• We analyzed collected data by using association rules, classification and clustering. One of the most famous association rules mining algorithms is called A Priori. Oracle implements this algorithm using SQL. We use the algorithm to try to find correlations between features of projects. The algorithms takes two inputs, namely, the minimum support and the minimum confidence. We choose 0.01 for minimum support and 0.5 for minimum confidence. we find that the feature ``all\_trks&apos;&apos;, ``cvs&apos;&apos; and ``downloads&apos;&apos; are ``associated&apos;&apos;. For classification, we compared results of Naive Bayes algorithms and Adaptive Bayes Network algorithm. Naive Bayes assumes that each attribute is independent from others. That is not the case in the SourceForge data. For example, the ``downloads&apos;&apos; feature is closely related to the ``cvs&apos;&apos; feature, the ``rank&apos;&apos; feature is closely related to other features, since it is calculated from other features. Oracle&apos;s implementation of CART is called Adaptive Bayes Network (ABN). ABN predicts binary and multi-class targets. Thus discretizing the target attribute is desirable. In this case study, we try to predict downloads from other features. As stated previously, the &amp;quot;downloads&amp;quot; feature is binned into ten equal buckets. We predict the downloads resides which buckets based on the values of other features. As expected, the Naive Bayes algorithms is not suitable for predicting ``downloads&apos;&apos;, since it is related to other features, such as &amp;quot;cvs&amp;quot;. The accuracy of Naive Bayes is less than 10%. While Naive Bayes performs badly on predicting ``downloads&apos;&apos;, the ABN algorithms can predict ``downloads&apos;&apos; quite accurately which is about 63%. The rules built by the ABN classification model show that ``downloads&apos;&apos; is closely related to ``cvs&apos;&apos;. We conclude that the ABN algorithms is suitable for predicting ``downloads&apos;&apos; in our case study We are interested in putting the projects with similar features together to form clusters. Two algorithms can be used to accomplish this: k-means and o-cluster. The k-means algorithm is a distance-based clustering algorithm, which partitions the data into predefined number of clusters. The o-cluster algorithm is a hierarchical and grid-based algorithm. The resulting clusters define dense areas in the attribute space. The dimension of the attribute space is the number of attributes involved in the clustering algorithm. We apply the two clustering algorithms to projects in this case study. Figure~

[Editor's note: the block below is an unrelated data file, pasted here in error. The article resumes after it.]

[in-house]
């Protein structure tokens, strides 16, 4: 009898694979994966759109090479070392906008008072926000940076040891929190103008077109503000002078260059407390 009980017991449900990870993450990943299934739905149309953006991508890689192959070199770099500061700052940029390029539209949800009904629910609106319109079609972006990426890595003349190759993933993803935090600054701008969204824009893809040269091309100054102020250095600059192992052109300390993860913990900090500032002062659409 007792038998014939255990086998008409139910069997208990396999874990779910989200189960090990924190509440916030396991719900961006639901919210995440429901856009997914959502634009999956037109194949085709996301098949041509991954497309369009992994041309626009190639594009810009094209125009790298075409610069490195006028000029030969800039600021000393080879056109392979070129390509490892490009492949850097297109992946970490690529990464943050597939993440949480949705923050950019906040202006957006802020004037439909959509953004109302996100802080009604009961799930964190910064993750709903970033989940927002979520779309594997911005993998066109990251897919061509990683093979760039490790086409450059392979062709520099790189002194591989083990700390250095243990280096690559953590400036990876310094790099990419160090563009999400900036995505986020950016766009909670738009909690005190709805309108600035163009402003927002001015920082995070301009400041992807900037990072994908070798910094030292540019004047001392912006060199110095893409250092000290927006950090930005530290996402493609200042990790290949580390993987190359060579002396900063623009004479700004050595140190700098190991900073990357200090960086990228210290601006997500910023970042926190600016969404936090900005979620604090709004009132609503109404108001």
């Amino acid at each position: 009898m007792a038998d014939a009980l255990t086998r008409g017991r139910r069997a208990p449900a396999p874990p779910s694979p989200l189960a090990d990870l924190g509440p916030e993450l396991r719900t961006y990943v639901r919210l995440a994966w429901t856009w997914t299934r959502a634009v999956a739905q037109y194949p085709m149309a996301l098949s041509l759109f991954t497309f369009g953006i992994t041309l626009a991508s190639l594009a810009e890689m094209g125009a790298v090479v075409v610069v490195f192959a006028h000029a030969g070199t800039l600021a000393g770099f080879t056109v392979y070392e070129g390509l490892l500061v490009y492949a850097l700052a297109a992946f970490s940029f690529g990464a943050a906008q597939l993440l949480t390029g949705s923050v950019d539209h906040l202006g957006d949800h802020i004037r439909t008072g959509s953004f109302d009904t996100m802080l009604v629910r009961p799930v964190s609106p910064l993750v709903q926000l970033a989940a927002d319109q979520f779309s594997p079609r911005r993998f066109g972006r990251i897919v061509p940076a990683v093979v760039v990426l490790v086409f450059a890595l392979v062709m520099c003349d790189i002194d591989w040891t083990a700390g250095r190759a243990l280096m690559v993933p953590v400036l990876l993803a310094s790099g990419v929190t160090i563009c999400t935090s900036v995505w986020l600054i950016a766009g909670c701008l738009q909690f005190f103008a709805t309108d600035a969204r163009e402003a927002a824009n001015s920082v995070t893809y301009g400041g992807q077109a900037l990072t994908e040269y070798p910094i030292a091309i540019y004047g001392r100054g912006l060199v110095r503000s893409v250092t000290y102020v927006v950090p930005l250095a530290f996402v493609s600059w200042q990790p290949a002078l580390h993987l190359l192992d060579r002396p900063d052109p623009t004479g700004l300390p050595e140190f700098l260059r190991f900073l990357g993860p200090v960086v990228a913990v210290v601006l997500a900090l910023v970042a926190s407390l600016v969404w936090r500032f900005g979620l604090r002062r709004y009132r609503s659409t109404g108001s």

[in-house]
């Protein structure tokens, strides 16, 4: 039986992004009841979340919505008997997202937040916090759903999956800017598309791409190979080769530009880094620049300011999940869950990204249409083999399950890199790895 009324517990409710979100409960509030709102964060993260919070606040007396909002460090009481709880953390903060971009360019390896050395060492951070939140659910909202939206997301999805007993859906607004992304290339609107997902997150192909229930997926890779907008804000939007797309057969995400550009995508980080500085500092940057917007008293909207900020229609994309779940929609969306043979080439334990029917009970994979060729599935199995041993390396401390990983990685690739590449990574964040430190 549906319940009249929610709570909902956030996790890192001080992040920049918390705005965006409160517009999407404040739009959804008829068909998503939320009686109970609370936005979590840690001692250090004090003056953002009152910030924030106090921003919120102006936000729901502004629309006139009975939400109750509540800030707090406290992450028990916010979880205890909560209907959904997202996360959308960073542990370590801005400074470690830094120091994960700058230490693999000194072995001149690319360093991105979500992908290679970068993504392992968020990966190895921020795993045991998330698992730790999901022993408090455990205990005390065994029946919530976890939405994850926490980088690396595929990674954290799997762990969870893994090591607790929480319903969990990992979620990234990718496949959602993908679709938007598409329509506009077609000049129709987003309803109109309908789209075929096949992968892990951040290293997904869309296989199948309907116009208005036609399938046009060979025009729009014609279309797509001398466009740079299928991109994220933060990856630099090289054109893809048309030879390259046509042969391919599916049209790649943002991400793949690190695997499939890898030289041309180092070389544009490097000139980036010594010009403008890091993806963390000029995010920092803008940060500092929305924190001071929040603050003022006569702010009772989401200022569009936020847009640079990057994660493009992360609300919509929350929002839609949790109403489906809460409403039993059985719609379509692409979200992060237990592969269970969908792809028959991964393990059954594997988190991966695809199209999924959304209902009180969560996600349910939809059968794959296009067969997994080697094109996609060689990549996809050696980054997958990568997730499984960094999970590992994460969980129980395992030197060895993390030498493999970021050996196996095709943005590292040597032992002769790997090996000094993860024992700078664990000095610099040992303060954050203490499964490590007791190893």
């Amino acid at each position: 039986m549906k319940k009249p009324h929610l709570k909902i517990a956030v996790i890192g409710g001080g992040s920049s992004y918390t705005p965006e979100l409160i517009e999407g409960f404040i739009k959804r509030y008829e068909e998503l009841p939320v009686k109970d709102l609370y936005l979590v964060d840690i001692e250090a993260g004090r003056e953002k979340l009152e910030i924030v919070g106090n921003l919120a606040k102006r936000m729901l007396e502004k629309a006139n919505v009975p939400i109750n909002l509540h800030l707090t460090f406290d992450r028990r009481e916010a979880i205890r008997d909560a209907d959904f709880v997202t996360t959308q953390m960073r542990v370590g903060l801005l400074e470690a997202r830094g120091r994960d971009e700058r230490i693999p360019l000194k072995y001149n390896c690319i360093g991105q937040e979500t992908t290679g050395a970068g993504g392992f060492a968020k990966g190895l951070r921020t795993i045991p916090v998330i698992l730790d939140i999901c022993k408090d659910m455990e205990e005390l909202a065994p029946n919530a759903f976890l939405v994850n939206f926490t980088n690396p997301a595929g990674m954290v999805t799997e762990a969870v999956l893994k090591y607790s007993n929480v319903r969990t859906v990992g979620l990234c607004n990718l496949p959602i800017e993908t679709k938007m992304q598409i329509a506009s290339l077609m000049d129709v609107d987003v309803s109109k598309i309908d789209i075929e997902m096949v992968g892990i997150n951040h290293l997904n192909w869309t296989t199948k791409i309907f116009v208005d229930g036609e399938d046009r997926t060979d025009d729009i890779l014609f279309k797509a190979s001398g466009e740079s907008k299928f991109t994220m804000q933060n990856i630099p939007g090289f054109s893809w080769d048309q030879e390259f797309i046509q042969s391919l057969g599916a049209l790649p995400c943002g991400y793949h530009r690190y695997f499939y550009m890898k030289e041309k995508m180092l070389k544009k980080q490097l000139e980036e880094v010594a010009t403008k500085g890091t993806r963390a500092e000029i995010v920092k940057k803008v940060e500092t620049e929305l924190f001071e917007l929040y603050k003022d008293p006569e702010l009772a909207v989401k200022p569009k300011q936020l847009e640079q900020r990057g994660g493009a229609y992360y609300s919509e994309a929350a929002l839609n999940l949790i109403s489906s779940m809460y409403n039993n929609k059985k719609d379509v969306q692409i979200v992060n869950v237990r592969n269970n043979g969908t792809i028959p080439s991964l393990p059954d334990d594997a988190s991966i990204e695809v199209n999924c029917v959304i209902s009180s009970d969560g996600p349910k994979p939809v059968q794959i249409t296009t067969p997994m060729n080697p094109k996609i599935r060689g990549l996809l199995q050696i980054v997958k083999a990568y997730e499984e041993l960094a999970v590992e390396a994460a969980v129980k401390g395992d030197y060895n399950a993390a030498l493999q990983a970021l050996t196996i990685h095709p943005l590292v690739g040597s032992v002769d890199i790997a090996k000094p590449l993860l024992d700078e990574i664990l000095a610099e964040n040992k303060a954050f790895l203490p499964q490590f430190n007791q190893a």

ef{cluster} and Figure~
    ef{crule} shows the resulting clusters and the rules that define the clusters.
  • This paper discusses a framework for web mining research support system and describes its procedures. It then discusses implementing techniques on web data extraction and analysis. A sourceforge web mining case is presented as an example of how to apply this framework. This work is an exploratory study of web data retrieval and data mining on web data. We try to evaluate the data extraction process and data mining software which can be used to discover knowledge in the web data. The actual interesting discoveries are still in progress. We are expected to discover interesting patterns from the data.
  • A RESEARCH SUPPORT SYSTEM FRAMEWORK FOR WEB DATA MINING